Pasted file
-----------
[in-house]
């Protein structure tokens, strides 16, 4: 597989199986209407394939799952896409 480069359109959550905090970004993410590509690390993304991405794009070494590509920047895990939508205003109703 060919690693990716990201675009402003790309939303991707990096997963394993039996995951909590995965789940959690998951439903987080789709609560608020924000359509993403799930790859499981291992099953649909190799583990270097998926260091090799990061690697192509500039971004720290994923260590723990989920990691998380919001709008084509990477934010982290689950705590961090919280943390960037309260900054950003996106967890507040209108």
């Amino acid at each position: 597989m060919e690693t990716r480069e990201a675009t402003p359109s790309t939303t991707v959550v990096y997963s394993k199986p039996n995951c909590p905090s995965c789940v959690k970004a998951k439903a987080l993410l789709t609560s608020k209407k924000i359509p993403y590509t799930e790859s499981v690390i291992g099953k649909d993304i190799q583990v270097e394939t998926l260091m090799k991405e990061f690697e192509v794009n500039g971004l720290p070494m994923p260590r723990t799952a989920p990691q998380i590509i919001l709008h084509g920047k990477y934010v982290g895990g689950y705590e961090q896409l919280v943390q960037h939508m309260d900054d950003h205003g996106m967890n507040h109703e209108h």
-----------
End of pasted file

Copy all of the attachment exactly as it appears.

[in-house]
């Protein structure tokens, strides 16, 4: 597989199986209407394939799952896409 480069359109959550905090970004993410590509690390993304991405794009070494590509920047895990939508205003109703 060919690693990716990201675009402003790309939303991707990096997963394993039996995951909590995965789940959690998951439903987080789709609560608020924000359509993403799930790859499981291992099953649909190799583990270097998926260091090799990061690697192509500039971004720290994923260590723990989920990691998380919001709008084509990477934010982290689950705590961090919280943390960037309260900054950003996106967890507040209108």
């Amino acid at each position: 597989m060919e690693t990716r480069e990201a675009t402003p359109s790309t939303t991707v959550v990096y997963s394993k199986p039996n995951c909590p905090s995965c789940v959690k970004a998951k439903a987080l993410l789709t609560s608020k209407k924000i359509p993403y590509t799930e790859s499981v690390i291992g099953k649909d993304i190799q583990v270097e394939t998926l260091m090799k991405e990061f690697e192509v794009n500039g971004l720290p070494m994923p260590r723990t799952a989920p990691q998380i590509i919001l709008h084509g920047k990477y934010v982290g895990g689950y705590e961090q896409l919280v943390q960037h939508m309260d900054d950003h205003g996106m967890n507040h109703e209108h």